ground:", Marcellus telling Hamlet not to follow
Hamlet ignores Marcellus, deciding that since "It
[The Ghost] will not speak; then, will I [I will] follow
it" (Line 62).
Horatio also tells Hamlet not to follow the Ghost since
it may tempt him towards a flood or seek to kill him
by leading Hamlet to a cliff (Lines 69-76).
Hamlet however despite the advise of Marcellus (Line
79) and Horatio (Line 81), follows the Ghost since "My
fate cries out, / And makes each petty artery in this
body / As hardy as the Nemean lion's nerve" (my
fate cries out and makes each petty artery in my body
as strong as that of a Nemean lion's nerve, a powerful
Lion encountered by Hercules), (Line 83).
With the Ghost beckoning, Hamlet asks the men to "Unhand
me," (let me go) and Hamlet follows the Ghost,
Marcellus and Horatio deciding to follow him (Line 84-86).
Marcellus now remarks that "Something is rotten
in the state of Denmark" but Horatio is more trusting,
saying "Heaven will direct it" (Heaven will
take care of things), (Lines 90- 91).
Act I. Scene V. - Another Part of the Platform.
King Hamlet's Ghost: "Revenge his foul and
most unnatural murder."
Hamlet learns from his father's Ghost that
he was poisoned by King Claudius, the current ruler
of Denmark. The Ghost tells Hamlet to avenge his death
but not to punish Queen Gertrude for remarrying; it
is not Hamlet's place to do so and her conscience
and heaven will judge her... Hamlet swears Horatio and
Marcellus to silence over Hamlet meeting the Ghost.
The Ghost has now led Hamlet away from Horatio and
Hamlet impatiently tells the Ghost, "speak; / I'll
go no further" (Line 1).
The Ghost now speaks, saying, "Mark me", Hamlet
replying that he will (Line 2).
The Ghost explains that time is short for him (Line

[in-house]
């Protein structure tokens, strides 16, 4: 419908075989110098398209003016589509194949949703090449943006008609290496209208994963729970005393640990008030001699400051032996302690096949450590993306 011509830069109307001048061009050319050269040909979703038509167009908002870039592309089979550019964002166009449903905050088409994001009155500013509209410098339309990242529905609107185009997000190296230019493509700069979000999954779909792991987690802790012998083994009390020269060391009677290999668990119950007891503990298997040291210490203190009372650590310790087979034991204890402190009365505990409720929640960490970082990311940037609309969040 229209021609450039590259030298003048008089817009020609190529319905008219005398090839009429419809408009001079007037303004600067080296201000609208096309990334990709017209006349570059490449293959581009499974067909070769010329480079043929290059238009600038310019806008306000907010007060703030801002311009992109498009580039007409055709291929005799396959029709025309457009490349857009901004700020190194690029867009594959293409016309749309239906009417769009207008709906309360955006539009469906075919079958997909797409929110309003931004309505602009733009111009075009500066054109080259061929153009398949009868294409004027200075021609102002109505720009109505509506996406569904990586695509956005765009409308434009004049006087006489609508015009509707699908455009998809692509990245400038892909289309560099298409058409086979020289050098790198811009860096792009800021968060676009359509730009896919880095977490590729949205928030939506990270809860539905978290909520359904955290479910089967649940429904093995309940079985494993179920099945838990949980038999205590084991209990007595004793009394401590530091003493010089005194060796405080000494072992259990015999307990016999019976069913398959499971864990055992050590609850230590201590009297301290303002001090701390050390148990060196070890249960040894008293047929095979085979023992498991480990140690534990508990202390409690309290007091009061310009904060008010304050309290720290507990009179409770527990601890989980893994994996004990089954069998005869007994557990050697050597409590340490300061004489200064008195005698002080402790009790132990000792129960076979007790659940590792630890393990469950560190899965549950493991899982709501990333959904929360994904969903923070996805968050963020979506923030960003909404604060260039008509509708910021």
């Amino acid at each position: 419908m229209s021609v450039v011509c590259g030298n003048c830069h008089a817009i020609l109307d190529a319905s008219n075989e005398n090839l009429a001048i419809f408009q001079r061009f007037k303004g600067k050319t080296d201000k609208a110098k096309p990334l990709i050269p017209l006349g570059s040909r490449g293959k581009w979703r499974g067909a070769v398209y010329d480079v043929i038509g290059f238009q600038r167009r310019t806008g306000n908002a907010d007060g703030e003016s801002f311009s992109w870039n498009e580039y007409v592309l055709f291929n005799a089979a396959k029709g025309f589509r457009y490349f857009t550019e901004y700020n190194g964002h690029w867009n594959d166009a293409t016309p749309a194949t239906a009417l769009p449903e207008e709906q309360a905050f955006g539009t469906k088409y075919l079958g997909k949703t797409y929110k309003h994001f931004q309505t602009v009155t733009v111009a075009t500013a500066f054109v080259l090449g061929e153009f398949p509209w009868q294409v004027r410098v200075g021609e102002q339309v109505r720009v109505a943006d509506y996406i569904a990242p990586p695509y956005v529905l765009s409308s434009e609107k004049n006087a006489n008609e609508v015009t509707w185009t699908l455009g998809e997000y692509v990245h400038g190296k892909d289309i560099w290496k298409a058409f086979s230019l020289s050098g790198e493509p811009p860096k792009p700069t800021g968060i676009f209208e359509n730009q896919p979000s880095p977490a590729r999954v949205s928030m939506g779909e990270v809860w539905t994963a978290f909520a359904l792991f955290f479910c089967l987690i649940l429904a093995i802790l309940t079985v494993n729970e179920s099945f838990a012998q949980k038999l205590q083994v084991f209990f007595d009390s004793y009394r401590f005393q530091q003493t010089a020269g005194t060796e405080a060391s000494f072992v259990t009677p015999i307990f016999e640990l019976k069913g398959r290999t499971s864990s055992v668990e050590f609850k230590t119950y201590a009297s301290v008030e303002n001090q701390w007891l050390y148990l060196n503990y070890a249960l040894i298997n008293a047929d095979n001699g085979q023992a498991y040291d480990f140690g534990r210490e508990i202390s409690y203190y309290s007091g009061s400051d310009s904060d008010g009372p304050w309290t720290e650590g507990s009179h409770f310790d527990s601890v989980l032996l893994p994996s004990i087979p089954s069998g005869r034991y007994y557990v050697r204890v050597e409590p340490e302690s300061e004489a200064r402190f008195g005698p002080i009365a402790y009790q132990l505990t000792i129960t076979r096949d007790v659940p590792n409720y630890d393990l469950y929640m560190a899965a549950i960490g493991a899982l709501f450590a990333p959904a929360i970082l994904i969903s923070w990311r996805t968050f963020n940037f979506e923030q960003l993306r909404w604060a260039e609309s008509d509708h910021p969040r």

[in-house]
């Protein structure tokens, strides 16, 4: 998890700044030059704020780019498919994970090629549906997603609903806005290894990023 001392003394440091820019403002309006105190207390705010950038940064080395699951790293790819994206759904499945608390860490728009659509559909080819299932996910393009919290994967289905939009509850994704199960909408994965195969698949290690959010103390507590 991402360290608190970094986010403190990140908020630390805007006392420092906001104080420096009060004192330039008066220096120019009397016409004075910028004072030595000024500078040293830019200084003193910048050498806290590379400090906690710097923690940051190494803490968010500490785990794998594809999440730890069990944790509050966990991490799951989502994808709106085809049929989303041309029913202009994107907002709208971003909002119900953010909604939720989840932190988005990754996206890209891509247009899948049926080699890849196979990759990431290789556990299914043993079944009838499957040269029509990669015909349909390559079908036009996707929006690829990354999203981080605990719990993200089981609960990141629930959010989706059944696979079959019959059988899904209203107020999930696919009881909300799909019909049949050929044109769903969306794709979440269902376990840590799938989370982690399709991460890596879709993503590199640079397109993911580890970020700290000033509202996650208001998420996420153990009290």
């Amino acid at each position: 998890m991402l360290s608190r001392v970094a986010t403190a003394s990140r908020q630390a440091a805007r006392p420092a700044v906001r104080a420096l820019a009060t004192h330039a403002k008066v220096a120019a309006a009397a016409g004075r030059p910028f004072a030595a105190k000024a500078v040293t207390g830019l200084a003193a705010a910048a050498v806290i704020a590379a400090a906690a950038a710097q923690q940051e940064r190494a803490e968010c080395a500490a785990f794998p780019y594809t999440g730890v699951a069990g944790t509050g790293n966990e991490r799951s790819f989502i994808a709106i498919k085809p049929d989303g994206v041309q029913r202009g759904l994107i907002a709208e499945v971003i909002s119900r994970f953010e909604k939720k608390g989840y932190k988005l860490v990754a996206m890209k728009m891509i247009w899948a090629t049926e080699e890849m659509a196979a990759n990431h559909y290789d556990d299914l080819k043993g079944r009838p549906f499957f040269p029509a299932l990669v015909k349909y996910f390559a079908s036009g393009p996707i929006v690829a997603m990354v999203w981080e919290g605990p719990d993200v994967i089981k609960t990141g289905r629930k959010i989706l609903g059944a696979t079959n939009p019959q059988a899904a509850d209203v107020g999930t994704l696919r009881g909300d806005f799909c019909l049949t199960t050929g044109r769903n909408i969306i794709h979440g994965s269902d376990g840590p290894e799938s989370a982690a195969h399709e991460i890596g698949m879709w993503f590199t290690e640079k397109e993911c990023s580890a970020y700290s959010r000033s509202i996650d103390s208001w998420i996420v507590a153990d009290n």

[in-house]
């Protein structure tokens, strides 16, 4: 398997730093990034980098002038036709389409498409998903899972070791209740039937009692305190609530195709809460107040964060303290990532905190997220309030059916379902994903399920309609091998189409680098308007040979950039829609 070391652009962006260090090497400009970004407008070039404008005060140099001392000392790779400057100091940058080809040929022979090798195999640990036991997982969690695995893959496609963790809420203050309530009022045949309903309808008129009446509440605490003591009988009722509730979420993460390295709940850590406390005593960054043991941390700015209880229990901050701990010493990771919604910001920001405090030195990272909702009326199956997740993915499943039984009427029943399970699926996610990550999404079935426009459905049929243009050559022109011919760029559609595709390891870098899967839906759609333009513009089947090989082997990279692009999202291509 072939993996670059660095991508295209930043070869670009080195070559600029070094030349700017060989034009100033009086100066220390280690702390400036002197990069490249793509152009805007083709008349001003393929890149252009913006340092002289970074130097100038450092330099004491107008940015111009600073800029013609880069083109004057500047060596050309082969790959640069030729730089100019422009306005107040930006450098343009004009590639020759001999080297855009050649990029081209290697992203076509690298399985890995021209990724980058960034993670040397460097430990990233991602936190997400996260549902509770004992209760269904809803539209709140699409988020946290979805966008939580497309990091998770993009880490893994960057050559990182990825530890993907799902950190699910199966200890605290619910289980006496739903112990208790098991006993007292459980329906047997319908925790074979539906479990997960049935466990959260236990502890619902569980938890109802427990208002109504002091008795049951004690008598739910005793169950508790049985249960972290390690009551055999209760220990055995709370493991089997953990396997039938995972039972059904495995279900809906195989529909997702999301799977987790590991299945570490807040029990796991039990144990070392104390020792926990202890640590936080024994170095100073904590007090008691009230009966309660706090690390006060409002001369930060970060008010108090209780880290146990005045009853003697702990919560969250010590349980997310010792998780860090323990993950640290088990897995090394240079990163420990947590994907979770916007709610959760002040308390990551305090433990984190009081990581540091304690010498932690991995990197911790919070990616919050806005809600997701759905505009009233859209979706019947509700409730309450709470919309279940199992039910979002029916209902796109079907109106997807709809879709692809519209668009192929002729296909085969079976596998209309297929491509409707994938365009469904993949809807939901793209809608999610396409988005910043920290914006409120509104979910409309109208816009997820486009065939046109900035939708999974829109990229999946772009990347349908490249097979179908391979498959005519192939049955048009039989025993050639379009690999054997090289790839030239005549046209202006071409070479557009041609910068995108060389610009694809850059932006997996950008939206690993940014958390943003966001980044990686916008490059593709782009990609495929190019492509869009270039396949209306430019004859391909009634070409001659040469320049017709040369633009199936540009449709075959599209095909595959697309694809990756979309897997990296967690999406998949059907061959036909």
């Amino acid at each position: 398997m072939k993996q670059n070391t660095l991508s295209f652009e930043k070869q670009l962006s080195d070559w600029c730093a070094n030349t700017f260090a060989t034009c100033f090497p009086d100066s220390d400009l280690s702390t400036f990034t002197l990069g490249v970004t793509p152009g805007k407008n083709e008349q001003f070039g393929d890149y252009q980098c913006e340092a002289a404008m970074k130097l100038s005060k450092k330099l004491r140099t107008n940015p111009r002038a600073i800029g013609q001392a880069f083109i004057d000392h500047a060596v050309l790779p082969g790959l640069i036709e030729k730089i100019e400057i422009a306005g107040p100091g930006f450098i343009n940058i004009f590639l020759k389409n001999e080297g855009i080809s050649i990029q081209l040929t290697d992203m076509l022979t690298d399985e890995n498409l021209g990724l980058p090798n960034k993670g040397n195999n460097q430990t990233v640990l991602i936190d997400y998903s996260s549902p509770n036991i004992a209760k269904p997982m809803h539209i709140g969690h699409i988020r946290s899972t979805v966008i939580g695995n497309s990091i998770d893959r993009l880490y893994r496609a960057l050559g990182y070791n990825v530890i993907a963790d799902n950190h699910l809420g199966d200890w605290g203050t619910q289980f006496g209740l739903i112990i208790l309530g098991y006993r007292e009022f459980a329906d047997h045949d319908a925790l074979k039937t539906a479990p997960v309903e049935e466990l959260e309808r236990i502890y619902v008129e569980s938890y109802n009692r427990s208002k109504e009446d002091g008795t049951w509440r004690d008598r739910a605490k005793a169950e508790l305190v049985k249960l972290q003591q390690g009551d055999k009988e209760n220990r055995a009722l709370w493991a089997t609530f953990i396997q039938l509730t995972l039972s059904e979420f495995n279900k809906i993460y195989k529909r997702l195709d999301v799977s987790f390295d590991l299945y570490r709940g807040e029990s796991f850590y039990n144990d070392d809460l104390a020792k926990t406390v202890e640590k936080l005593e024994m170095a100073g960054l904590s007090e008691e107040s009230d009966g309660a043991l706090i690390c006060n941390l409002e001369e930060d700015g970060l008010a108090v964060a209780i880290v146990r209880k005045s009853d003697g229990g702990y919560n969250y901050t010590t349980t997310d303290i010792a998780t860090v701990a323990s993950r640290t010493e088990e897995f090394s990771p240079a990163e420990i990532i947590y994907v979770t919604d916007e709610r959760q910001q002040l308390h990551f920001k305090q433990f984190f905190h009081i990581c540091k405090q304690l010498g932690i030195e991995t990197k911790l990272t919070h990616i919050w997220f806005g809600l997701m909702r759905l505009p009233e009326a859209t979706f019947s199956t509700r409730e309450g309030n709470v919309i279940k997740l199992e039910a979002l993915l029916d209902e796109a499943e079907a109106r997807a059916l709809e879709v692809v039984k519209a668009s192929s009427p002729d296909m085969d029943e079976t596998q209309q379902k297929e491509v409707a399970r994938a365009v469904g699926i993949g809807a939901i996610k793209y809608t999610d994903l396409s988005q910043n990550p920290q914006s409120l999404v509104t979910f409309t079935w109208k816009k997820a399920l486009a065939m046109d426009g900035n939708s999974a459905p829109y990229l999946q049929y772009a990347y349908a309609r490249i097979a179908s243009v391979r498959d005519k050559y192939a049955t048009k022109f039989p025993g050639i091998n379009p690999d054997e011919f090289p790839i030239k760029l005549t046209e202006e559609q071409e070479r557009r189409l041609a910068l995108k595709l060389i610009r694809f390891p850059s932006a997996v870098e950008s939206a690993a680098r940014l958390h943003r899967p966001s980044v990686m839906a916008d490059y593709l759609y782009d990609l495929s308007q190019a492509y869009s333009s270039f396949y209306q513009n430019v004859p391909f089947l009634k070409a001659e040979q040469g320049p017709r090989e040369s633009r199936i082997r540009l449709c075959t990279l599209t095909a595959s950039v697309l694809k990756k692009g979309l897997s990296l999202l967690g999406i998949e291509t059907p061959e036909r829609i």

3) and that soon he must render or surrender himself
to "sulphurous and tormenting flames" since
he has been condemned to walk Denmark by night and burn
in the flames of Purgatory by day (Line 3).
Nonetheless, the Ghost tells Hamlet to "Pity me
not, but lend thy serious hearing / To what I shall
unfold" (pity me not Hamlet but listen carefully
to what I am about to tell you), (Line 5).
Hamlet now tells the Ghost to "Speak; I am bound
to hear" (Line 6).
The Ghost agrees, saying "So art thou to revenge,
when thou shalt hear" (so you are to revenge when
you hear what I have to say), (Line 7).
The Ghost now announces that "I am thy [your]
father's spirit;" (Line 9) explaining that
he is "Doom'd [doomed] for a certain term [time]
to walk the night, / And for the day confin'd [confined]
to fast in fires, / Till the foul crimes done in my
days of nature [life] / Are burnt and purg'd away"
The Ghost explains that because he is forbidden, he
cannot fully describe the "secrets of my prison-house,"
The Ghost of King Claudius tells Hamlet to "List,
list, O list! [Listen] If thou [you] didst [did] ever
thy [your] dear father love-" (Line 23).
Hamlet, listening, hears the Ghost tell Hamlet to,
"Revenge his foul and most unnatural murder"
The Ghost goes on to describe his murder as "Murder